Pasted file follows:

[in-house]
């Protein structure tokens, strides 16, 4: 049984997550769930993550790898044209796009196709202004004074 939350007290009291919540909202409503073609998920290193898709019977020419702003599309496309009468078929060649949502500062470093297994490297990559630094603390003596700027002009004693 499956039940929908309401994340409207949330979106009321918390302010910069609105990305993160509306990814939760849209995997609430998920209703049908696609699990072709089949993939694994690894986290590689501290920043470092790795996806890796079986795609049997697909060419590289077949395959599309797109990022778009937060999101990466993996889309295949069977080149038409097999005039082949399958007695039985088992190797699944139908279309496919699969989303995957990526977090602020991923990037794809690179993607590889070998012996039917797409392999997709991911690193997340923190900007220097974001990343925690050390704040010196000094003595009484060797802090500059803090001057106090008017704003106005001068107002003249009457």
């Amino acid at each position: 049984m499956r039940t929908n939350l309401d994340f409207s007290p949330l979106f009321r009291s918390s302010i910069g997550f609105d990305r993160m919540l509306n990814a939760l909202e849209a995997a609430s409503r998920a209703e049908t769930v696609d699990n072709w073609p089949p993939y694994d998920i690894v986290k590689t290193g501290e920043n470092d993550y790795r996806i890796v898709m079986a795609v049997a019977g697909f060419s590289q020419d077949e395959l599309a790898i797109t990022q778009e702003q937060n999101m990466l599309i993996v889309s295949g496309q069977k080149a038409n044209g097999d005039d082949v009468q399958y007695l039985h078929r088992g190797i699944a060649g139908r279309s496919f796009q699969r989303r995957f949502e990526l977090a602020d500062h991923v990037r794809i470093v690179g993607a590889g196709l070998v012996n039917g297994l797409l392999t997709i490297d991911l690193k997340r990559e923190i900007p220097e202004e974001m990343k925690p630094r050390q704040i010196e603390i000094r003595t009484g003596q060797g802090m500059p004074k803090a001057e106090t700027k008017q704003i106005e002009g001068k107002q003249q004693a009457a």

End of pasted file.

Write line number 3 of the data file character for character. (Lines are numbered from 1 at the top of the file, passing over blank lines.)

């Amino acid at each position: 049984m499956r039940t929908n939350l309401d994340f409207s007290p949330l979106f009321r009291s918390s302010i910069g997550f609105d990305r993160m919540l509306n990814a939760l909202e849209a995997a609430s409503r998920a209703e049908t769930v696609d699990n072709w073609p089949p993939y694994d998920i690894v986290k590689t290193g501290e920043n470092d993550y790795r996806i890796v898709m079986a795609v049997a019977g697909f060419s590289q020419d077949e395959l599309a790898i797109t990022q778009e702003q937060n999101m990466l599309i993996v889309s295949g496309q069977k080149a038409n044209g097999d005039d082949v009468q399958y007695l039985h078929r088992g190797i699944a060649g139908r279309s496919f796009q699969r989303r995957f949502e990526l977090a602020d500062h991923v990037r794809i470093v690179g993607a590889g196709l070998v012996n039917g297994l797409l392999t997709i490297d991911l690193k997340r990559e923190i900007p220097e202004e974001m990343k925690p630094r050390q704040i010196e603390i000094r003595t009484g003596q060797g802090m500059p004074k803090a001057e106090t700027k008017q704003i106005e002009g001068k107002q003249q004693a009457a």